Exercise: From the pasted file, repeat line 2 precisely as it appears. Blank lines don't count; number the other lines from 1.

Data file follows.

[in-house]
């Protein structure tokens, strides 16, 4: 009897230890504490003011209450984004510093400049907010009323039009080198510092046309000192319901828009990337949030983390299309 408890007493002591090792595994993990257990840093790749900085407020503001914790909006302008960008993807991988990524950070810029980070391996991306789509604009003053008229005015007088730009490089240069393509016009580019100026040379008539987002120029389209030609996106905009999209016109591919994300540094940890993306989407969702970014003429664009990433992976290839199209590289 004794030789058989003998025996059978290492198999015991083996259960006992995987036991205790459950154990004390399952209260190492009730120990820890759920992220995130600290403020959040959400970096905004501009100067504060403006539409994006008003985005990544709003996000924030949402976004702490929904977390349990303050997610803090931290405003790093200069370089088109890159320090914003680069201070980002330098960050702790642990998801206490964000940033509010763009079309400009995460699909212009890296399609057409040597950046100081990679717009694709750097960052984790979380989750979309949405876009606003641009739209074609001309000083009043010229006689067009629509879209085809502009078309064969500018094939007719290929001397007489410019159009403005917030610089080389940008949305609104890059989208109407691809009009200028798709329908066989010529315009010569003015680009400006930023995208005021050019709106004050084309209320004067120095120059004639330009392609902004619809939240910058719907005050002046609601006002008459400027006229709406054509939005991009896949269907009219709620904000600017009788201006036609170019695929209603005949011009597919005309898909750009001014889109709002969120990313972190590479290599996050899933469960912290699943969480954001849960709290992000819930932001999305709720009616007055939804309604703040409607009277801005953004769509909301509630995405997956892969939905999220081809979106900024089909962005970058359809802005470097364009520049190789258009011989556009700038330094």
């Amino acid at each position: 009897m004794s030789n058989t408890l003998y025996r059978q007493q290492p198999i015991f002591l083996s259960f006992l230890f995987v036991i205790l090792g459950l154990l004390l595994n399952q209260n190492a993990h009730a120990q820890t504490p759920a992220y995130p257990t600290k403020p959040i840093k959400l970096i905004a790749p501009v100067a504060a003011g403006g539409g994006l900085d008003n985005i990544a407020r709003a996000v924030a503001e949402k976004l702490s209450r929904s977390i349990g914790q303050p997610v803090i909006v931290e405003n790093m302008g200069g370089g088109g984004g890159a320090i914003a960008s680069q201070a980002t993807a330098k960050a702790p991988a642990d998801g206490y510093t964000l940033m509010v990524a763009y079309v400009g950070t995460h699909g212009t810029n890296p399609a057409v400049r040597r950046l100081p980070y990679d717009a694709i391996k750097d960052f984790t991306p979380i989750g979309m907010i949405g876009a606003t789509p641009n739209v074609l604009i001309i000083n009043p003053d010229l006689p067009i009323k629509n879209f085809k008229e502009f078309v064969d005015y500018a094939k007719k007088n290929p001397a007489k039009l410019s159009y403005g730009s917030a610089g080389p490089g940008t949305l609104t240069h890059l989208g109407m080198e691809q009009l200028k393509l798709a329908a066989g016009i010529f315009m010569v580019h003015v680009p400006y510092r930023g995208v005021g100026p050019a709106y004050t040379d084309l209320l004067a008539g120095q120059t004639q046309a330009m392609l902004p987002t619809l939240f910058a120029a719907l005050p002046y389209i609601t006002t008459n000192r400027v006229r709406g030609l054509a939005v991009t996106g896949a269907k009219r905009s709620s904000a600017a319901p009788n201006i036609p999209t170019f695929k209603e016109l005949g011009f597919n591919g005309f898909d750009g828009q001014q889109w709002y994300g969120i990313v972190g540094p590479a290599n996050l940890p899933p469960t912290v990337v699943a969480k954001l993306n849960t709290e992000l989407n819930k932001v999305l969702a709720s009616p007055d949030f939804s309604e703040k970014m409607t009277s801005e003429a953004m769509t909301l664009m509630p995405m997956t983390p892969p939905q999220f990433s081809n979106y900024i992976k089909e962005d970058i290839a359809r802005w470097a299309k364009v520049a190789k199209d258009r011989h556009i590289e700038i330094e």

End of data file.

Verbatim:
């Protein structure tokens, strides 16, 4: 009897230890504490003011209450984004510093400049907010009323039009080198510092046309000192319901828009990337949030983390299309 408890007493002591090792595994993990257990840093790749900085407020503001914790909006302008960008993807991988990524950070810029980070391996991306789509604009003053008229005015007088730009490089240069393509016009580019100026040379008539987002120029389209030609996106905009999209016109591919994300540094940890993306989407969702970014003429664009990433992976290839199209590289 004794030789058989003998025996059978290492198999015991083996259960006992995987036991205790459950154990004390399952209260190492009730120990820890759920992220995130600290403020959040959400970096905004501009100067504060403006539409994006008003985005990544709003996000924030949402976004702490929904977390349990303050997610803090931290405003790093200069370089088109890159320090914003680069201070980002330098960050702790642990998801206490964000940033509010763009079309400009995460699909212009890296399609057409040597950046100081990679717009694709750097960052984790979380989750979309949405876009606003641009739209074609001309000083009043010229006689067009629509879209085809502009078309064969500018094939007719290929001397007489410019159009403005917030610089080389940008949305609104890059989208109407691809009009200028798709329908066989010529315009010569003015680009400006930023995208005021050019709106004050084309209320004067120095120059004639330009392609902004619809939240910058719907005050002046609601006002008459400027006229709406054509939005991009896949269907009219709620904000600017009788201006036609170019695929209603005949011009597919005309898909750009001014889109709002969120990313972190590479290599996050899933469960912290699943969480954001849960709290992000819930932001999305709720009616007055939804309604703040409607009277801005953004769509909301509630995405997956892969939905999220081809979106900024089909962005970058359809802005470097364009520049190789258009011989556009700038330094």